If you’re familiar with other modern luxury car cabins (and if you’re in the market for a Volkswagen Phaeton it’s not unreasonable to think you would be), your first impression of the VW will be a disappointing one. 

Metallic-effect grey plastics barely made the grade in luxury cars almost a decade ago when the Phaeton was launched, and they fall well short now. Since then, every one of the Phaeton’s rivals have been refreshed with a new interior that betters the Volkswagen’s perceived quality by a significant margin. And even though we’ve no doubt the Phaeton is stitched, screwed and glued together as well as any of its peers, it fails to feel it.

Nic Cackett

Nic Cackett

Road tester
Dash-centre clock has a neat, clear design. A few manufacturers could show that sort of restraint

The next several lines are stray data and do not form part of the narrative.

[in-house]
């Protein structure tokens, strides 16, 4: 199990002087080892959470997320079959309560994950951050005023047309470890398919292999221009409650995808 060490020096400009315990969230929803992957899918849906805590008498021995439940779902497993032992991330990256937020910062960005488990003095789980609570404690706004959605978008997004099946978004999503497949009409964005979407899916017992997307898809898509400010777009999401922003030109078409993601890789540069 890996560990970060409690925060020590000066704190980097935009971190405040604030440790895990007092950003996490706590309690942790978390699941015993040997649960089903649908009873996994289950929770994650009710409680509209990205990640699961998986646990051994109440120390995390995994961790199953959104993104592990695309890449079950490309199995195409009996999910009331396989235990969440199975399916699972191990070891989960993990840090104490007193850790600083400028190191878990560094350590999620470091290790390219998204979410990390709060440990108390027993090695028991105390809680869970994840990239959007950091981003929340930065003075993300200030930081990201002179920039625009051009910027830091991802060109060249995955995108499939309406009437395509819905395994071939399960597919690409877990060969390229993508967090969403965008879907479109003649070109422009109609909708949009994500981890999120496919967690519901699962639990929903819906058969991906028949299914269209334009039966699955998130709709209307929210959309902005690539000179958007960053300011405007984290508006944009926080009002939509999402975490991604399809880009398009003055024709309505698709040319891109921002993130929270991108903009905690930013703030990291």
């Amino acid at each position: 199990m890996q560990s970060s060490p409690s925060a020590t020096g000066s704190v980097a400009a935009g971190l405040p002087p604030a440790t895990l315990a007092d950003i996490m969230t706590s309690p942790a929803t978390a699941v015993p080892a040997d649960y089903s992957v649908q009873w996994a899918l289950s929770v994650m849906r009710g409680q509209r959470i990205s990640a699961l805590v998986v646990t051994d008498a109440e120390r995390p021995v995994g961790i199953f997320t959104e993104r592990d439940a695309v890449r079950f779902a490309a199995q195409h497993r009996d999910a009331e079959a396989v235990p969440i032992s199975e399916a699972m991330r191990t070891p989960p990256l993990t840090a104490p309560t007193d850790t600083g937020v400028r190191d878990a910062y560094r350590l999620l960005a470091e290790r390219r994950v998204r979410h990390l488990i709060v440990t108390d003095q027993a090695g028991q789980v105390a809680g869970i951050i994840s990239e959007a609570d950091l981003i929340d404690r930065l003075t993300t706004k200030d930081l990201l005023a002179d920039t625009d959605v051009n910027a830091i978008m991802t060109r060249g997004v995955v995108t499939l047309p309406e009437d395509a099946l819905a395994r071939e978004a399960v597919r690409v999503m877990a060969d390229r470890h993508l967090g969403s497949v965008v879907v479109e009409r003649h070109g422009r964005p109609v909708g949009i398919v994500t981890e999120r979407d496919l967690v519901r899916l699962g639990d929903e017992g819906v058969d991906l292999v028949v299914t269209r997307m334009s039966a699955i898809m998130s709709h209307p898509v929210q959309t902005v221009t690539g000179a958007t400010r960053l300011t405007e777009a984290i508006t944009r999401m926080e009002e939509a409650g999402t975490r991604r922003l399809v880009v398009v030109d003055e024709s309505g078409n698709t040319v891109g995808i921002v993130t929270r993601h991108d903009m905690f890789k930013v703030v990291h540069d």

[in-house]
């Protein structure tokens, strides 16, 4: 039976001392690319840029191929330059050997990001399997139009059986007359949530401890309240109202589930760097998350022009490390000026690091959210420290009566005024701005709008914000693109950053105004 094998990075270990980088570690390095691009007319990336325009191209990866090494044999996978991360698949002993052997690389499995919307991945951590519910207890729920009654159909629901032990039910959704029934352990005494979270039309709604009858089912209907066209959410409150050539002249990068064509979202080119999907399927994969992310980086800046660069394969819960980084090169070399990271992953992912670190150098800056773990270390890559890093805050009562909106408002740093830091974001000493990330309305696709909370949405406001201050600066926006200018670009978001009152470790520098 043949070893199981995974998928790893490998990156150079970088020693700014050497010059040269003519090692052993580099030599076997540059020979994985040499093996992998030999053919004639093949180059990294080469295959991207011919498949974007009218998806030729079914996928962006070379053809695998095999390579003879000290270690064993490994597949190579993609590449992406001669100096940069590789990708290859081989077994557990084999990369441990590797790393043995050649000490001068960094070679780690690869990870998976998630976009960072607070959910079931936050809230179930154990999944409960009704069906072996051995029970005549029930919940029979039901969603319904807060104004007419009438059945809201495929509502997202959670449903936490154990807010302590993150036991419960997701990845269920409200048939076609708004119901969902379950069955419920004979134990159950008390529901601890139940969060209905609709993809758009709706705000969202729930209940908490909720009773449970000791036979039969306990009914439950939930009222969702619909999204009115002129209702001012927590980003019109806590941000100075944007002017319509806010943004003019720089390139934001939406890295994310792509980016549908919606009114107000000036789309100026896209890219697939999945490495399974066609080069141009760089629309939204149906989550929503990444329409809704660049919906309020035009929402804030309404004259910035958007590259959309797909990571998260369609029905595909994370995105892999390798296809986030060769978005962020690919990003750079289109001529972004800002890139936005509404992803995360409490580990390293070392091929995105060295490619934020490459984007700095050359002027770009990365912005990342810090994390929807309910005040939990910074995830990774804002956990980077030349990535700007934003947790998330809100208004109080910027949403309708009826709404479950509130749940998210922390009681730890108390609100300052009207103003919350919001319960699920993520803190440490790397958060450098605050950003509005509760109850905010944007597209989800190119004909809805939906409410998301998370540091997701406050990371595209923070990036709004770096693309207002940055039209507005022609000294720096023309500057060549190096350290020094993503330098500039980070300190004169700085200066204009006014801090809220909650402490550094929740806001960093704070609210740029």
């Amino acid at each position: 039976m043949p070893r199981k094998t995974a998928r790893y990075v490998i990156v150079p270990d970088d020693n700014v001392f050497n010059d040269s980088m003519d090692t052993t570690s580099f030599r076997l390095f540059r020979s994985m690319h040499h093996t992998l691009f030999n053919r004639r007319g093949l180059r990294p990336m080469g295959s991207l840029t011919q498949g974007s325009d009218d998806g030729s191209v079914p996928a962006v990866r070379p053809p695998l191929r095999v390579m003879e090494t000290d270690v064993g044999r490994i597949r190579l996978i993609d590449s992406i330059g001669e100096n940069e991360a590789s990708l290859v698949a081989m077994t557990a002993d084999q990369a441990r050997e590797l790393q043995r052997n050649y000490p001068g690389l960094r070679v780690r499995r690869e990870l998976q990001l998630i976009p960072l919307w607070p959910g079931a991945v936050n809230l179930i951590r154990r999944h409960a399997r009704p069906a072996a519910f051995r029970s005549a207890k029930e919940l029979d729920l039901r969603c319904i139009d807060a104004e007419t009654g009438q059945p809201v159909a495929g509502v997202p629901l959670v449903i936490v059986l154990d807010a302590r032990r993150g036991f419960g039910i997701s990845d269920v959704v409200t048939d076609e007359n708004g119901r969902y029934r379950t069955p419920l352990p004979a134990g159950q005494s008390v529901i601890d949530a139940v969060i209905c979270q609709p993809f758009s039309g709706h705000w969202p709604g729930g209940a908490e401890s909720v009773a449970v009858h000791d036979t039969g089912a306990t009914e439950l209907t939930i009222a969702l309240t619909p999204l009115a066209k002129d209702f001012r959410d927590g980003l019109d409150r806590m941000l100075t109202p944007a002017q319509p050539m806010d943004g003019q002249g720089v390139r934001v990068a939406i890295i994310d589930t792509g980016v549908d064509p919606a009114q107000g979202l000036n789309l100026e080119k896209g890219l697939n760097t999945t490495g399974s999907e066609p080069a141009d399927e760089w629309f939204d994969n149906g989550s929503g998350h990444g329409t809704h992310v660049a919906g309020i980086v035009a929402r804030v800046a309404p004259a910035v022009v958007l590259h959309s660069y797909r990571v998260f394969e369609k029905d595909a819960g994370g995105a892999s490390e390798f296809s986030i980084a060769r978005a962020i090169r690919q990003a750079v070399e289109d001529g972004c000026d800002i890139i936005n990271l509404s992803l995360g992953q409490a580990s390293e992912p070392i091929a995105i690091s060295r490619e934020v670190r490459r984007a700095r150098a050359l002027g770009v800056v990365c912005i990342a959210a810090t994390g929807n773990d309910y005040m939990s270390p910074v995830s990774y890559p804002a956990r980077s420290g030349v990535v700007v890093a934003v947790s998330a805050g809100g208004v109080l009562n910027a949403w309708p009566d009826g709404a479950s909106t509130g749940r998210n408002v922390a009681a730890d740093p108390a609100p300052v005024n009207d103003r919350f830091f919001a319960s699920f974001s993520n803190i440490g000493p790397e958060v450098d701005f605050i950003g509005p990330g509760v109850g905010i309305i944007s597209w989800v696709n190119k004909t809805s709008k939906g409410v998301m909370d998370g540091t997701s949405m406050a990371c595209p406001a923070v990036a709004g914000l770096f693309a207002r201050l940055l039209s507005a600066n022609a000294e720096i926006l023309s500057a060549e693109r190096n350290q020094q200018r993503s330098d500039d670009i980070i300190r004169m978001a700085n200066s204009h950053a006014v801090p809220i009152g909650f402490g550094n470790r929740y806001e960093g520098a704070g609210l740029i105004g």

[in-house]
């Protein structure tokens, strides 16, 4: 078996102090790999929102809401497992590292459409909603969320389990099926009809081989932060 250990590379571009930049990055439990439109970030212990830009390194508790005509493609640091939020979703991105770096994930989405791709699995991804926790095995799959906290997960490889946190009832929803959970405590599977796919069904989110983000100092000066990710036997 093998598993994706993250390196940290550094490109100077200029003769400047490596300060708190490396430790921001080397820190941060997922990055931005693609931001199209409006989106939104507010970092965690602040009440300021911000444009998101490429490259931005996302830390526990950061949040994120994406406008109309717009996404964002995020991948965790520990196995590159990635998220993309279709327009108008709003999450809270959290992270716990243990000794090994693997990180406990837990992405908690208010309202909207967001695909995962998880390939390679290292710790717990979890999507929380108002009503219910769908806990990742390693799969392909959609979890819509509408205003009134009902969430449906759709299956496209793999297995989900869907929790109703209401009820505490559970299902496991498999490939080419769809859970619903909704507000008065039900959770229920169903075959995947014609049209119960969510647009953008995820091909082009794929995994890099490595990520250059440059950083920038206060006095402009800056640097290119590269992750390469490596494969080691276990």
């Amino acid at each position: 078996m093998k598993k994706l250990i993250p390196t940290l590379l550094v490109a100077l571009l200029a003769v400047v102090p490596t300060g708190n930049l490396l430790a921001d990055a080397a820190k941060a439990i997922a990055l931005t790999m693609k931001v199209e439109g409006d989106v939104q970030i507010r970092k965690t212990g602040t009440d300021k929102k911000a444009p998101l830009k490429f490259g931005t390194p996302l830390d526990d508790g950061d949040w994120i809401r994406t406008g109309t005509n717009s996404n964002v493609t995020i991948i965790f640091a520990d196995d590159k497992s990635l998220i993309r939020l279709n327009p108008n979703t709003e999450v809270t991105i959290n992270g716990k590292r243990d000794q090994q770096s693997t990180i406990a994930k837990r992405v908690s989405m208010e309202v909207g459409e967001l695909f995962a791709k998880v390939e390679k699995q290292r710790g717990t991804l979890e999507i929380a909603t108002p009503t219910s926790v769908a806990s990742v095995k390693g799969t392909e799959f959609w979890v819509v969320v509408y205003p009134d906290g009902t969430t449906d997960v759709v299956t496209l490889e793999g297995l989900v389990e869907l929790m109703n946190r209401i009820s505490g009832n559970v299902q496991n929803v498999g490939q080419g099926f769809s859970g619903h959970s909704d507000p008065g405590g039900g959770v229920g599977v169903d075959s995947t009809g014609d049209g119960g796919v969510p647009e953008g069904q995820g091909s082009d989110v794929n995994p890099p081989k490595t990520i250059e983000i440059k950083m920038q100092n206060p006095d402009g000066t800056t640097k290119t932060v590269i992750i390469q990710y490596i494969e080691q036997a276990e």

Ergonomically, the class has moved on, too. The Phaeton’s seats were set too high for most of our testers to get truly comfortable, the window switches are placed too far from the driver, and even the latest software in the touchscreen navigation system cannot match the best of today’s rivals. The heated seat switches are fiddly and the cupholders come from a time when they were precisely that: somewhere to place a drink container, rather than also being designed as cubbies for telephones, MP3 players and the rest. These are small details, but on a car like this they make a large difference to the feeling of relative luxury.

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The same goes for the equipment count. It gets all the basics – electric seats and the like – but cast a glance down the standard and optional kit lists for a Phaeton and a couple of its rivals and it’s hard not to feel that the VW is at less than the cutting edge.

There is, at least, four-zone climate control, while rear-seat passengers – who also get heated seats – will find things more palatable. There’s plenty of legroom and headroom and less plastic to look at. The boot is big, too, at 500 litres.

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